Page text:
reached #14 on Billboard’s R&B singles chart in the United States. With its heavy emphasis on keyboards and synthesizers, “The Smurf” was obviously a departure from the 1970s-style funk Brunson had played with Osiris. And Brunson continued in that synth-funk vein throughout Sticky Situation. “Hot Line” (a minor hit that made it to #70 on Billboard‘s R&B singles chart), the title track (a #25 R&B hit in Billboard) and other keyboards-drenched grooves made it crystal clear that Brunson had moved on and taken the synth-funk plunge. But that is not to say that Brunson had totally forgotten about the 1970s. His electric bass playing still had a heavy Larry Graham influence, and melodically, Brunson continued to be influenced by the funksters he had gotten hip to during the 1970s. One hears hints of the late Rick James on “I Need Love” (which was the b-side of “The Smurf”) and a definite Cameo influence on “Don’t You Want It,” “Go For It” and “Hot Line” (which shouldn’t be confused with the Sylvers’ 1976 smash). But in terms of production style, Sticky Situation is worlds apart from Since Before Our Time.

With Osiris, Brunson had a supporting role; on Sticky Situation, he is very much in the driver’s seat. In addition to producing the album and writing or co-writing all of the material, Brunson provides all of the lead vocals.

“New Wave Disco Punk Funk Rock” is easily the most rock-influenced groove on Sticky Situation and is a prime example of the mutually beneficial relationship that R&B and new wave enjoyed in 1983. Soul, funk and disco influenced a long list of major new wave artists during the 1980s, including the Talking Heads, Thomas Dolby, Blondie, the Human League, Soft Cell and ABC. At the same time, elements of new wave were incorporated by major R&B stars such as the Pointer Sisters, Shalamar, the System and, of course, Prince (who was as much of a rock star as he was an R&B star). Indeed, one need only listen to Shalamar’s “Dead Giveaway,” the Pointer Sisters’ “Neutron Dance,” Prince’s “Little Red Corvette” or Vanity 6’s “Nasty Girl” (written by Prince) to know how much new wave affected R&B in the 1980s. The fact that some people in the rock world had been screaming “Death to disco!” in the late 1970s seemed like a distant memory when the new wave and R&B worlds were influencing one another so much in 1982 and 1983—and Brunson was obviously well aware of all that new wave/R&B interaction when he wrote “New Wave Disco Punk Funk Rock,” which draws on the influence of Bootsy Collins (a James Brown and George Clinton alumni and one of the top p-funk stars of the late 1970s) but does so in a way that is also mindful of rock.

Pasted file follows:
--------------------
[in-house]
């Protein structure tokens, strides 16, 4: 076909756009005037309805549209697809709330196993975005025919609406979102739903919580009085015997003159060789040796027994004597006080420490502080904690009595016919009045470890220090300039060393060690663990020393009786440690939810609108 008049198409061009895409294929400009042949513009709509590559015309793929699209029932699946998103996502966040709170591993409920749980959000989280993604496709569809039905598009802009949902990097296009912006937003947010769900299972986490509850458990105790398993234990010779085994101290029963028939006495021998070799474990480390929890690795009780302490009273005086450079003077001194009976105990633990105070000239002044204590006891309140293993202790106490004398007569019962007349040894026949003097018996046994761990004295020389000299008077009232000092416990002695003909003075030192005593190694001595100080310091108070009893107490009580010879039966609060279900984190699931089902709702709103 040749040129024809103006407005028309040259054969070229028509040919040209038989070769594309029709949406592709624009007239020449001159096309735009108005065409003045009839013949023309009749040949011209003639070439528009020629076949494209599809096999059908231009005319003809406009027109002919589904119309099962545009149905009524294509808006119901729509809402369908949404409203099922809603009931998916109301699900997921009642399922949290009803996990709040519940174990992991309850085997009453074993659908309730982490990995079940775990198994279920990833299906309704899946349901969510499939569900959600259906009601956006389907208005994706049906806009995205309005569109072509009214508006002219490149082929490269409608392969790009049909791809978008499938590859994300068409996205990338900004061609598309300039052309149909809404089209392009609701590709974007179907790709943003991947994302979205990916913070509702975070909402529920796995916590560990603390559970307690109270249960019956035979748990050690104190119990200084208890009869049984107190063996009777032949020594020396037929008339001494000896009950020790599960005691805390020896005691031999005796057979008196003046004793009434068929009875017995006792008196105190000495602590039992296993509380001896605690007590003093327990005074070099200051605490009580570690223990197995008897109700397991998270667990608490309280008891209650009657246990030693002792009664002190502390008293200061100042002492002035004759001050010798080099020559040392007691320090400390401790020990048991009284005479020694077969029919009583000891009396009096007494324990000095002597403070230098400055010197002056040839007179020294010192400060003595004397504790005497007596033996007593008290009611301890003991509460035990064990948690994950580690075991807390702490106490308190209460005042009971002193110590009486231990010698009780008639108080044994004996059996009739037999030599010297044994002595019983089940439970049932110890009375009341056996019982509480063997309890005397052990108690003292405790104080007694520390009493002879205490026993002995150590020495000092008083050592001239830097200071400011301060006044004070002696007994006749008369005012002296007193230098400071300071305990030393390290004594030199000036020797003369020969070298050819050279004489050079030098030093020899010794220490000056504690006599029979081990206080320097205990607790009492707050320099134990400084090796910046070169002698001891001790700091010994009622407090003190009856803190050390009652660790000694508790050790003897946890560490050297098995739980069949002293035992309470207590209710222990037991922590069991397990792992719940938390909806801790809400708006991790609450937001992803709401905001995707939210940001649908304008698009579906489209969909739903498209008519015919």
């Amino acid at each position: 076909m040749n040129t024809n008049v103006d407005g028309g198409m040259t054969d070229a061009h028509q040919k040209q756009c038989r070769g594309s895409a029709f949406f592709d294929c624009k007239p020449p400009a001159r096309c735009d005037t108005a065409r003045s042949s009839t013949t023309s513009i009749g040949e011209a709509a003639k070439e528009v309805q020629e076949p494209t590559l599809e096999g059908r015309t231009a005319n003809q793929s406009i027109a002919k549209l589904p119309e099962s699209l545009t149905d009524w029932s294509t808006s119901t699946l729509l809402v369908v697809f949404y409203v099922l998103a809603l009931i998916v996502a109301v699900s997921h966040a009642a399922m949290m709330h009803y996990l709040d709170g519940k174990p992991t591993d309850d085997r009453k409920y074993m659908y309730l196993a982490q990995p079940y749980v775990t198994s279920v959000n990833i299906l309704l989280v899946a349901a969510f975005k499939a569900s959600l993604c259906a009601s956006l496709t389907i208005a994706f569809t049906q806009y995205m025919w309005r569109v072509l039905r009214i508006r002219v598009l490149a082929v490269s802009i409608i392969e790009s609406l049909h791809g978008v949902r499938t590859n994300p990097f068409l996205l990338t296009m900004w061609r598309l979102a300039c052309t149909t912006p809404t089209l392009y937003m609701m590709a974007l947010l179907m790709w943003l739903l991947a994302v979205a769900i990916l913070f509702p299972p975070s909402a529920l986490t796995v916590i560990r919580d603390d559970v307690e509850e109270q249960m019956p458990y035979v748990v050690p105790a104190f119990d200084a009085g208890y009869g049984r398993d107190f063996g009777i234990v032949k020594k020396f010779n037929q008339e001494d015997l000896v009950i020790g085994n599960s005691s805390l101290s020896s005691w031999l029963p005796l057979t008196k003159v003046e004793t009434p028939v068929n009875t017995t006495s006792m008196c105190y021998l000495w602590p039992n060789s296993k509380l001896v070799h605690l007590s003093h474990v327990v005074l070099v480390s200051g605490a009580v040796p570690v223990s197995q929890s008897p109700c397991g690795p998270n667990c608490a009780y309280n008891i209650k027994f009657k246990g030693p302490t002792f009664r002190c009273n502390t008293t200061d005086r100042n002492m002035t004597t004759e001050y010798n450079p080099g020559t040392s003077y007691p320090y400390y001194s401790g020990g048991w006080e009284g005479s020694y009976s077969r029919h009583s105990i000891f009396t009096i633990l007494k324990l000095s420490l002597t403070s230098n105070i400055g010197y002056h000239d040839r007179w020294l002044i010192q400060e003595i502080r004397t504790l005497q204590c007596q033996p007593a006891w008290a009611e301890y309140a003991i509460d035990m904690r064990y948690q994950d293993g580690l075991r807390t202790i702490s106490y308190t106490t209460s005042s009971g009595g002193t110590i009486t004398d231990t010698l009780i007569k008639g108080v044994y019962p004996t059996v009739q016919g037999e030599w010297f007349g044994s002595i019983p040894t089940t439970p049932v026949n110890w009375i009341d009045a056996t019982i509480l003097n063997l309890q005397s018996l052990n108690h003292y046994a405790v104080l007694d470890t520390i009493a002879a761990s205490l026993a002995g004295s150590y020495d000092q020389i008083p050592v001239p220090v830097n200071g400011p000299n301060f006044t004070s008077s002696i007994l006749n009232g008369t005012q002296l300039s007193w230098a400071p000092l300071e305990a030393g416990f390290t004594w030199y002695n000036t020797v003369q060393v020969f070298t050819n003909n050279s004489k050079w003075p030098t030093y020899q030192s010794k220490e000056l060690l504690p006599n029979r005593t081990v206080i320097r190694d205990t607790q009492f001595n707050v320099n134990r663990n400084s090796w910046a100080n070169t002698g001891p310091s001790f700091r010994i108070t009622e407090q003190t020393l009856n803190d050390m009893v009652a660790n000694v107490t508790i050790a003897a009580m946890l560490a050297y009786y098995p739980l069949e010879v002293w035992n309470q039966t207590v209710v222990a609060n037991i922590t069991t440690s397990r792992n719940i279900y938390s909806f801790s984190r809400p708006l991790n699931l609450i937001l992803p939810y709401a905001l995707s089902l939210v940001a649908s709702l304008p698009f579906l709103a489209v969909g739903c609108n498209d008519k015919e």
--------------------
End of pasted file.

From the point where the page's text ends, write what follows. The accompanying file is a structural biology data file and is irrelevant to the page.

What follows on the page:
FunkyTownGrooves’ expanded CD edition of Sticky Situation contains all seven of the tracks that appeared on the original 1983 LP as well as four bonus tracks: the abridged 7” single version of “The Smurf,” an instrumental recording of the title song and single versions of “Hot Line” and “I Need Love.” It should be noted that this Tyrone Brunson is not the only celebrity who has that name; there is also a well-known boxer named Tyrone Brunson. But the boxer is from Philadelphia—not Washington D.C.—and he wasn’t born until 1985, which was two years after Sticky Situation came out.

Brunson didn’t abandon synth-funk after Sticky Situation. In fact, his funk became even more high-tech on his 1984 follow-up Fresh. And his relationship with synth-funk continued when he moved from Epic/CBS to MCA with 1987’s James Mtume-produced Love Triangle (which, despite the participation of a major producer/songwriter, fell through the cracks commercially).

Between the time he joined Osiris in the late 1970s and the time he recorded Sticky Situation, Brunson witnessed a lot of changes in the R&B landscape. But his commitment to the funk never waned, and that commitment is alive and well on Sticky Situation.
by Alex Henderson